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The potential for the use of growth regulators in poppy production

J.J. Forbes and J.C. Laughlin

Tasmanian Department of Agriculture Devonport, Tasmania.

This experimental work was aimed at maximizing the total yield of morphine in poppy (Papaver somniferum) capsules. Previously, in Tasmania it has been shown that capsule dry matter peaked at 2-3 weeks following full bloom and then fell by up to 30% at dry commercial maturity (12% moisture in capsules) while maximum morphine concentration was not reached until 3 weeks after peak dry matter (1). The approach has been to use growth regulators to arrest this drop in capsule dry matter and to maximize machine harvestable capsule morphine, by reducing plant height to make the crop less susceptible to lodging from disease and adverse weather conditions.


In 1982/83 field experiments were sown at Forthside in N.W. Tasmania. Maleic hydrazide and cycocel were applied as foliar sprays at early stem elongation, 10 days before flowering and 5 days after flowering at nil, 500 and 2 000 ppm. In 1983-84 at Forthside, daminozide for height reduction was foliar applied at nil, 5 000, 15 000 and 20 000 ppm at early post herbicide, rosette and early stem elongation. In another experiment IAA at nil, 500, 1 000 and 1 500 ppm was foliar applied at rosette, hook and one week after full bloom. These factorial experiments were set out in randomised blocks with two replicates. Between full bloom and dry maturity 0.5 m2quadrat.s were harvested weekly for the measurement of dry matter yield and morphine concentration.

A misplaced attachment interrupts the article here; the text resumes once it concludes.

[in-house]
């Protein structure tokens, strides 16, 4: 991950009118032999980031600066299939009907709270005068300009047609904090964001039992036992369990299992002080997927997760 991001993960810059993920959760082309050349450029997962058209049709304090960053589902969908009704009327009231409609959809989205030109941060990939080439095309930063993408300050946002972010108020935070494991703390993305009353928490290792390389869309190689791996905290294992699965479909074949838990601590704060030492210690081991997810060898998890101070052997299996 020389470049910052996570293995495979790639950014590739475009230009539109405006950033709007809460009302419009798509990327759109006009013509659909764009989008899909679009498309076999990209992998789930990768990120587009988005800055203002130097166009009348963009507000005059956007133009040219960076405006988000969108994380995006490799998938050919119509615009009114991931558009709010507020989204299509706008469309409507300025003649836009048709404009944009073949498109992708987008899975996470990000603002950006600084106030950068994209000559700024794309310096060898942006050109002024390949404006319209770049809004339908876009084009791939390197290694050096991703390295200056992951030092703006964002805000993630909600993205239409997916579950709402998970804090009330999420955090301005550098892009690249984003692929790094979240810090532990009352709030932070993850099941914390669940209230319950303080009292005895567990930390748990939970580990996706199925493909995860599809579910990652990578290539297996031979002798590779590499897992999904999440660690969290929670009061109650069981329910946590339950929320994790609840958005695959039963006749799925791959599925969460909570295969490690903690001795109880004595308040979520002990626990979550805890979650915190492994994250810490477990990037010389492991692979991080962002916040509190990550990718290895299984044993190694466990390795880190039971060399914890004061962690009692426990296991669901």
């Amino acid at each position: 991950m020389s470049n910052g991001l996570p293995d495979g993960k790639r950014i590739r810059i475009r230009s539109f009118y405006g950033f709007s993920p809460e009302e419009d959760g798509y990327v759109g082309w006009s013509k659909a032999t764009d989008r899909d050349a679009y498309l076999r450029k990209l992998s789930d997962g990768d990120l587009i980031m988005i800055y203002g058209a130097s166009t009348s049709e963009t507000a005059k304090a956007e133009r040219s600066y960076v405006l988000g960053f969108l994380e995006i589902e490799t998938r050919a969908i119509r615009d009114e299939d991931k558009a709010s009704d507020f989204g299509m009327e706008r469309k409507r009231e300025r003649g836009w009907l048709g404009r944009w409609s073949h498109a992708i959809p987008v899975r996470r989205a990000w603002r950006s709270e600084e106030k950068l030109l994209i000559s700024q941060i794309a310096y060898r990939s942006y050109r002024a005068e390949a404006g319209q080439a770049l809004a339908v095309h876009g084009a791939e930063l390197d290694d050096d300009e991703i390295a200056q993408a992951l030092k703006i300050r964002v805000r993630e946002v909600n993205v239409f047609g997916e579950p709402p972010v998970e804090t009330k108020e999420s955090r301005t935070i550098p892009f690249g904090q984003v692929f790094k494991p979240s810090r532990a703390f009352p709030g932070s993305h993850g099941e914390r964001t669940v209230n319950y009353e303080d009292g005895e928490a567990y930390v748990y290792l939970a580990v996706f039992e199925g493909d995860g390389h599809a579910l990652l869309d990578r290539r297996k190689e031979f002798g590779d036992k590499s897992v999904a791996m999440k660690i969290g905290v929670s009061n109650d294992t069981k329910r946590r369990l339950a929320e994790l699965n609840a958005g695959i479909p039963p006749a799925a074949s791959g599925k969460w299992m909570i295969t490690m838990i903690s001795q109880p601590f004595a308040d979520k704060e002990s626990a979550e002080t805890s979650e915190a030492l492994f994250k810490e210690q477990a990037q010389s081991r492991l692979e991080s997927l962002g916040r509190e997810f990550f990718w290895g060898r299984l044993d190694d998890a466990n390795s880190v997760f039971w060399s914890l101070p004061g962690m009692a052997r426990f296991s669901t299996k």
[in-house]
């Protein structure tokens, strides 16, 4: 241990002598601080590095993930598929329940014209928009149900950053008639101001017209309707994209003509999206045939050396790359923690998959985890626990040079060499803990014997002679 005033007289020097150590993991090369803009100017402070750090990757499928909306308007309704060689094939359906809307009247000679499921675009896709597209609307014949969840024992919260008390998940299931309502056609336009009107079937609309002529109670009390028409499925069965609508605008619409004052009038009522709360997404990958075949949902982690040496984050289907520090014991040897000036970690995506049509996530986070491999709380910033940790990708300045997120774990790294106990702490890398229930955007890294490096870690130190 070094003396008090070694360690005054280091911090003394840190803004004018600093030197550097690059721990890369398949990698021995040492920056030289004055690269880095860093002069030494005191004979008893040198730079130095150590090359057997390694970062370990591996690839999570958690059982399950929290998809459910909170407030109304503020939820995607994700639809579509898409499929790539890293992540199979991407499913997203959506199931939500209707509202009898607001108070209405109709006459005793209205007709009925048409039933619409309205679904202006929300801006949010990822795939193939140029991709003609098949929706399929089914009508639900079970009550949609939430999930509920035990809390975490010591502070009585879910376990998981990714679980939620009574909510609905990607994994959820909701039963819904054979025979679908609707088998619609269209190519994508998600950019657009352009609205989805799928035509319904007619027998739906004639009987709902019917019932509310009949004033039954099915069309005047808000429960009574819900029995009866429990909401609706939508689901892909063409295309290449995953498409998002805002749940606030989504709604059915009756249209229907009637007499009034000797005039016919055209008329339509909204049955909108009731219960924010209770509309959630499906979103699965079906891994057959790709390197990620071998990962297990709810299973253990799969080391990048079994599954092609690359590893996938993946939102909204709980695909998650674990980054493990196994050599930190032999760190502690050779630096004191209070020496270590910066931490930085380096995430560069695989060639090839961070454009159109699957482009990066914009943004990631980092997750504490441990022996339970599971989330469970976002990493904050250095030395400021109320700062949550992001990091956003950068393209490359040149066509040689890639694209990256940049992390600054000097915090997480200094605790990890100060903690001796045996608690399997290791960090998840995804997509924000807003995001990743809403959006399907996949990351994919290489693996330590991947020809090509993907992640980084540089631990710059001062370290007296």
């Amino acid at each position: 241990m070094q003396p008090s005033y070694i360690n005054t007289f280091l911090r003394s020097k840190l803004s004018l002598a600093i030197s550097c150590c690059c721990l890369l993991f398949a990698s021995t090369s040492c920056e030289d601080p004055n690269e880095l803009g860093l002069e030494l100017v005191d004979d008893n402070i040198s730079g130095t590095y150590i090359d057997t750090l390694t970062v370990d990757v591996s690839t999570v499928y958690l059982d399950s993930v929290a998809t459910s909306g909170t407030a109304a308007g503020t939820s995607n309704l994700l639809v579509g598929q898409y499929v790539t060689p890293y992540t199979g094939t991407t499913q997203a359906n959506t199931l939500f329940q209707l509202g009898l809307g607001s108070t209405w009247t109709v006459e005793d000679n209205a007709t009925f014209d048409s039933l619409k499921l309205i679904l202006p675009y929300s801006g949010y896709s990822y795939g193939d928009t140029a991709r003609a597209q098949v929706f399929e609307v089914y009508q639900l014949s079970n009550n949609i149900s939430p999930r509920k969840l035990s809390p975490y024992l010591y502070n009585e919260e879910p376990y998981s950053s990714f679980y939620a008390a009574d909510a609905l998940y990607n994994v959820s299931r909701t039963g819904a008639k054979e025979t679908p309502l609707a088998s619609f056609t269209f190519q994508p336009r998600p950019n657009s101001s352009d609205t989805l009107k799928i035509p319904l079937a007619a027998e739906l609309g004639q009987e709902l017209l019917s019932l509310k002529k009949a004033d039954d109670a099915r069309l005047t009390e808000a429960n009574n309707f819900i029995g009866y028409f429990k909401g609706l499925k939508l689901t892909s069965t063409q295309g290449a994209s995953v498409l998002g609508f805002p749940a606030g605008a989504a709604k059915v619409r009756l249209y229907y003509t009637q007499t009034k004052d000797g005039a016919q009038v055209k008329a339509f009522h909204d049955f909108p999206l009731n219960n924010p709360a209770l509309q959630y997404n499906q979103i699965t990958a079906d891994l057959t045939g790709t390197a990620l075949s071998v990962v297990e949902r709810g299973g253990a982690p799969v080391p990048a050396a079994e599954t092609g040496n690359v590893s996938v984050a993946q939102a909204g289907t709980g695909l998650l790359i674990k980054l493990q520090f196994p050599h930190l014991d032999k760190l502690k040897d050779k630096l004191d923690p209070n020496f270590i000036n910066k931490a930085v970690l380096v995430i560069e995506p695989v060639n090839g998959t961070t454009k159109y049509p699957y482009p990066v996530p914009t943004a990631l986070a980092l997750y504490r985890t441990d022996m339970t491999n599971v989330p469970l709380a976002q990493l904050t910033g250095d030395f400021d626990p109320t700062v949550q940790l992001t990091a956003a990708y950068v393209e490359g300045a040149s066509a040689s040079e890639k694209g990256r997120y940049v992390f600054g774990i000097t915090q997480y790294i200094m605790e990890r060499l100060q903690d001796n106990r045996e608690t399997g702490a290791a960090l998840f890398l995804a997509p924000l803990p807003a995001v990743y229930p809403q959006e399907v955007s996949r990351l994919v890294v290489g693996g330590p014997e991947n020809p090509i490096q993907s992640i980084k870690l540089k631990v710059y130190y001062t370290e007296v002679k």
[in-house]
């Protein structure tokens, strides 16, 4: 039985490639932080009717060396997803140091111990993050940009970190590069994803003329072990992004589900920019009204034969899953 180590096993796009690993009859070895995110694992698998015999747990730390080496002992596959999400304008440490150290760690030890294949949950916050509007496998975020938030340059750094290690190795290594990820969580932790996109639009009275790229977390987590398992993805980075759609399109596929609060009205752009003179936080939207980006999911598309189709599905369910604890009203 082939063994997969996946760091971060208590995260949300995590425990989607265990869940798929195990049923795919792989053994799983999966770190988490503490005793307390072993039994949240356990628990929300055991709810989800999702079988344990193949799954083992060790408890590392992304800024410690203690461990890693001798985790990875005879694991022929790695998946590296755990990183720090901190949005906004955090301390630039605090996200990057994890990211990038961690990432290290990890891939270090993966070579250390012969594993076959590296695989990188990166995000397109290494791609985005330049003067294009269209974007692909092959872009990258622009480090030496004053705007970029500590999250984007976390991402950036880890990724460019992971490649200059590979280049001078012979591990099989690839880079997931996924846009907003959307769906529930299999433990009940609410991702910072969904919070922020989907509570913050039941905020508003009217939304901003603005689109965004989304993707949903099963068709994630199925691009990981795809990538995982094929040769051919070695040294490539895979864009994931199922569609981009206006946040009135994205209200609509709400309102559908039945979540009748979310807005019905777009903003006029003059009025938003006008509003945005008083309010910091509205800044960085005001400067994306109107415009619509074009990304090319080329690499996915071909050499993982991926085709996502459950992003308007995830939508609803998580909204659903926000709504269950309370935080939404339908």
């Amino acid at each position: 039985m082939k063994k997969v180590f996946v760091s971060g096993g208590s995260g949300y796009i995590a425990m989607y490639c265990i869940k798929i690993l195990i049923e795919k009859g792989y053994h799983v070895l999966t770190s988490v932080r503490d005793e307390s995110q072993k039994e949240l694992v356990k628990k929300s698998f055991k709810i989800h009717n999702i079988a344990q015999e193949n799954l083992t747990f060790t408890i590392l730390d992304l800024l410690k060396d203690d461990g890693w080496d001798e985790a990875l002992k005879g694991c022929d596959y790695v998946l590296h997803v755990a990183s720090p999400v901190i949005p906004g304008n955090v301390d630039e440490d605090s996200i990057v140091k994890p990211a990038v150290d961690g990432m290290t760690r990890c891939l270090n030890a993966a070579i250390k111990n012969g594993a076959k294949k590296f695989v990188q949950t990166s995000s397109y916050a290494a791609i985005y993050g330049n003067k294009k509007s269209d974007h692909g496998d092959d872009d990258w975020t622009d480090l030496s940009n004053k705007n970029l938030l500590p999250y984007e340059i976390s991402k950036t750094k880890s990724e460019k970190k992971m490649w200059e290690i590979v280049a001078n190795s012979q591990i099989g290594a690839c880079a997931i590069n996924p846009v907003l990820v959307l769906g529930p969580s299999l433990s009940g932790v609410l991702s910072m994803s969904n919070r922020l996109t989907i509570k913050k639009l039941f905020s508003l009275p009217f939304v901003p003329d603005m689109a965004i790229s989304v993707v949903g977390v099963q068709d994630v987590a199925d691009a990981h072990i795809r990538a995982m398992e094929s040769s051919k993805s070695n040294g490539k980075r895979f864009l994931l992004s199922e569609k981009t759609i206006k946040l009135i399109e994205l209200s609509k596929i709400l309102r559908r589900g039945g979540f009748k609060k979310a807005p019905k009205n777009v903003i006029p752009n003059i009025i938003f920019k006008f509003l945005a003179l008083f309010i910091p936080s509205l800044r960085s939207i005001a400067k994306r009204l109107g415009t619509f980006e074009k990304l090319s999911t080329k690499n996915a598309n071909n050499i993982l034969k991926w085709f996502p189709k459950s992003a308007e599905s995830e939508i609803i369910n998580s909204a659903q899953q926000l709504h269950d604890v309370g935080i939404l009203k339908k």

Results and Discussion

In 1982/83 neither maleic hydrazide nor cycocel had any effect on any plant characteristic. In the 1983/84 season, daminozide at 20 000 ppm was most effective in reducing plant height by 22 cm at maturity when applied at the rosette stage (Fig. 1). Lodging was reduced from 13.5% to 1.5% by weight of capsules. IAA at 1 500 ppm gave a trend to increase harvestable capsule yield at dry maturity when applied at both the hook stage and one week after full bloom but not at the rosette stage (Fig. 2). Morphine concentration was not affected by either daminozide or IAA and thus both materials show promise.

1. Laughlin, J.C. 1980. J. Agric. Sci. Carob. 95, 667-676.

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